12. joulukuuta 2014



Alla on sitten kauneusihanteita varsinkin Etelä-Koreassa ja Intiassa käsittelevä tutkimus. Alla olevissa lainauksissa tuodaan taas esille näitä tekijöitä naisen kauneudessa, josta ihmiset näyttävät yleisemmin tykkäävän. Tutkija tuo myös tyypilliseen tapaan esille kuinka kauneusihanteessa olisi kyse osaltaan kolonialismista ja mediasta. Tutkija mainitsee sanan delicate, jolla tutkija taitaa tarkoittaa siroja kasvoja ja onhan se totta, että varsinkin monilla afrikkalaisilla, itäaasialaisilla ja tunnetusti myös Australian alkuasukkailla ilmenee hyvin alkukantaista tai jykevää ulkonäköä, joka ei ole varsinkaan länsimaisen kauneusihanteen mukaista, mutta onhan se valitettavaa, jos tämä vaikuttaa hyvin kielteisesti ei eurooppalaisiin naisiin.
What is considered beautiful?

Unsurprisingly, specifics on what is considered beautiful differ from country to country and culture to culture; what is surprising are the numerous, striking similarities in beauty standards found despite these barriers. For example, fairer skin, large eyes, full lips and an angled nose are characteristics found in beauty ideals across many cultures. Why and how were these specific characteristics chosen to transverse cultural beauty standards? According to Kathy Davis, “originally the culprit was sought in the system of cultural beauty norms which demanded eternal youth and impossible beauty from women: slender but voluptuous shapes, faces unmarked by the passage of time, and, most of all, an appearance in keeping with the conventions of upper-class, Western femininity."

Thus, the origin of these facial characteristics is the West, more specifically America and Western Europe. A quick Google search of the western beauty ideal reveals that there is wide consensus among the search results on what that entails. Specifically, a symmetrical face that looks youthful, fair skin, almond-shaped eyes, straight hair, a long nose with small nostrils, full lips, thin eyebrows that have been well arched, and a low waist-to-hip ratio are common criteria found.

How was this western ideal proliferated across the globe?

Originally, it was through colonialism. The main players during the age of imperialism were Great Britain, France, Spain, and Portugal; however, the star was definitely Great Britain. When these explorers landed in a foreign land, they shocked the natives with their pale skin and delicate features. Additionally, whenever a country was made into a colony, the imperializing country set the standards for the natives to aspire to. This is true for more than just beauty—it extended to wealth and prosperity, fashion, etiquette, and modernization.

However, in this modern age, this western ideal is still maintained in countries that were colonized and even those that were not, despite a shift in global economics. This is largely due to the media. Those countries that were once the colonizers, including the United States, have the medias with the strongest global influence. Other nations are influenced by these medias and desire to be more like the images that they see. This is because they want to keep up with these powerhouse nations and rise in status. However, many countries that were once colonized and have since risen to a status that rivals their old colonizers, such as China and India, still continue to have beauty standards that are suspiciously similar to the western ideal. This shows that this desire to “keep up” economically is not the only factor at play when discussing the hold the western ideal has in other nations.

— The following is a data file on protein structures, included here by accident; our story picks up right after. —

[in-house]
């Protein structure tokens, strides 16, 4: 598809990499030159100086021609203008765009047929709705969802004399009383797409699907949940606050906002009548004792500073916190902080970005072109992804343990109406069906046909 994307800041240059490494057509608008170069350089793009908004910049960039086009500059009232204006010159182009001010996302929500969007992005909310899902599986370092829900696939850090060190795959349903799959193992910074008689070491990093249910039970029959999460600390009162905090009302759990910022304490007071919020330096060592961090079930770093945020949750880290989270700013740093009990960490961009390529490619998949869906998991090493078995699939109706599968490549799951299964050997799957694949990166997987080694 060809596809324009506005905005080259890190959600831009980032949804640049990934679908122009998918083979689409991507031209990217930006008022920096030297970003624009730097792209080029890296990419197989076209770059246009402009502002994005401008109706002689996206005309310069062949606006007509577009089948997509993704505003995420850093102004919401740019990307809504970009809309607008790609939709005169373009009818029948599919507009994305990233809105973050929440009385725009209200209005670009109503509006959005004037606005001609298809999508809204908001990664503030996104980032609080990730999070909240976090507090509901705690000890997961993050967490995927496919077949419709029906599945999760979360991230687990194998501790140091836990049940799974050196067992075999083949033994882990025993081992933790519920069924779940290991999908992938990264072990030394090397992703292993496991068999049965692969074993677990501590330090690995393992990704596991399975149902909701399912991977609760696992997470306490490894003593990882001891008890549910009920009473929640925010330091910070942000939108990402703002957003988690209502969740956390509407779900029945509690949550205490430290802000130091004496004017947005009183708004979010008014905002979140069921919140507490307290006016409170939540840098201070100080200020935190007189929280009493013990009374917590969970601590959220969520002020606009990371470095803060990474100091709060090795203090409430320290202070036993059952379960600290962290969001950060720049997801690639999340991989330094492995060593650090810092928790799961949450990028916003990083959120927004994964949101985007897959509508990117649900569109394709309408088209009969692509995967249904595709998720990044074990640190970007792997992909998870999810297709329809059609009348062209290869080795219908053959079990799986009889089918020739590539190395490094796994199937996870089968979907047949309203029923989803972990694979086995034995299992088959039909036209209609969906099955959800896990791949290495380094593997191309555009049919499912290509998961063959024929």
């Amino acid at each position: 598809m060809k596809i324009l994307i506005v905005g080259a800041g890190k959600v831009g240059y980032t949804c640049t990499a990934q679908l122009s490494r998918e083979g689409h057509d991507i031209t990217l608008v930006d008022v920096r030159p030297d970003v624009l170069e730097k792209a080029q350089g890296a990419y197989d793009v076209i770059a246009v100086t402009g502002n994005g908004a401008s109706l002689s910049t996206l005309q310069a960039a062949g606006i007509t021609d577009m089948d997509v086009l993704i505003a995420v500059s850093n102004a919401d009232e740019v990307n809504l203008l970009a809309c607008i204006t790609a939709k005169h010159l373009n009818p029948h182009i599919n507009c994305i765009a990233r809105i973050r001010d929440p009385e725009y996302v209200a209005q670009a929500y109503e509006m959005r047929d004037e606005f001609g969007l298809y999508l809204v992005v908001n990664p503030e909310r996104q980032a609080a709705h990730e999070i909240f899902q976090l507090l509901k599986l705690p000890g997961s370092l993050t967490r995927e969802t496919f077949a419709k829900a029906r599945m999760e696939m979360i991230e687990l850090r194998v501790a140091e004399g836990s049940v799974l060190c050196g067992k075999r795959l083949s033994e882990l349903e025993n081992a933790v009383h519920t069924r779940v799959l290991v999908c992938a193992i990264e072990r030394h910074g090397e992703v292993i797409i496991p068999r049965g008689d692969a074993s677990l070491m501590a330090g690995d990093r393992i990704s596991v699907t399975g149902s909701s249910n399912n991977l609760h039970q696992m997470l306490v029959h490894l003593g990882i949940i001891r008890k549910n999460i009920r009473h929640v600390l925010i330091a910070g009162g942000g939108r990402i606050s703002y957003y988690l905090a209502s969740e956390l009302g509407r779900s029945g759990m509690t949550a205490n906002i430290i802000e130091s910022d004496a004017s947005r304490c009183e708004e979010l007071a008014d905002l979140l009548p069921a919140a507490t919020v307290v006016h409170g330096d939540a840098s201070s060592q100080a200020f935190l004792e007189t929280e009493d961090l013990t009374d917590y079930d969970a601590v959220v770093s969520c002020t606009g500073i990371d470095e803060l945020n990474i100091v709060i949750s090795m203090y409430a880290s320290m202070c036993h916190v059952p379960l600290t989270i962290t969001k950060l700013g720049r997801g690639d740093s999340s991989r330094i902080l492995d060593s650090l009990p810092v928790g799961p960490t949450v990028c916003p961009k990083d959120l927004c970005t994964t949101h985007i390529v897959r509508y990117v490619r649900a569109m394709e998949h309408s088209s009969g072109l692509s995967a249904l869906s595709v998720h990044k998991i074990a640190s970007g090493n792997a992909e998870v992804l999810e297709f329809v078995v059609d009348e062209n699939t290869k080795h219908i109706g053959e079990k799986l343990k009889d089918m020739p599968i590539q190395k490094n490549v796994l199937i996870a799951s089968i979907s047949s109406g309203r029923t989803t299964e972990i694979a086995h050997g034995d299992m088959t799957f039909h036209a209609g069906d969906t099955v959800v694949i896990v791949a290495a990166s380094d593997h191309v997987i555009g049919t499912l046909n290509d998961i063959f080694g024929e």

Tutkimuksessa mainitaan myös maailman kauneimpiin naisiin lukeutuva intialainen Aishwarya Rai. Aishwaryan ulkonäköä voi verrata vaikka noihin meksikolaisiin malleihin, että eipä siinä ole erityisen paljon eroa, joten tämä ulkonäkö on länsimaisen tai eurooppalaisen kauneusihanteen mukainen. Alla olevassa lainauksessa tuodaan esille kuinka kauneusihanne Etelä-Koreassa olisi eurasialainen. Näin olen tainnut itsekin todeta, että eivät nuo itäaasialaiset yleensä kauneusleikkausten jälkeen näytä eurooppalaisilta tai länsimaalaisilta vaan enemmän eurasialaisilta, mutta kyllä nuo korealaiset myös pyrkivät usein saamaan hyvin tyttömäisen ja siron ulkonäön itselleen, eikä varsinaisesti kauniin eurooppalaisen naisen ulkonäköä.

Lähde - Lähde
Aishwarya Rai has been hailed in India, and around the globe, for her stunning beauty ever since she took home Miss Universe crown in 1994. Since then, she has won numerous awards for her beauty, including being voted Most Beautiful Miss World twice. Since then, she has set the standard of beauty within India. Her fair skin, full lips, big, bright eyes, dark, luscious hair, slender nose, and voluptuous, sexy figure have been both desired and envied by Indian women across the nation. In fact, beauty in general has increased in importance for Indian women in recent years, much more so than in time period prior. All Indian women are now expected to look like Mrs. Rai in order to be considered beautiful. But, because Mrs. Rai’s features are not typical within the country, Indian women (and men as well), have turned to cosmetic surgeries in order to make up for that.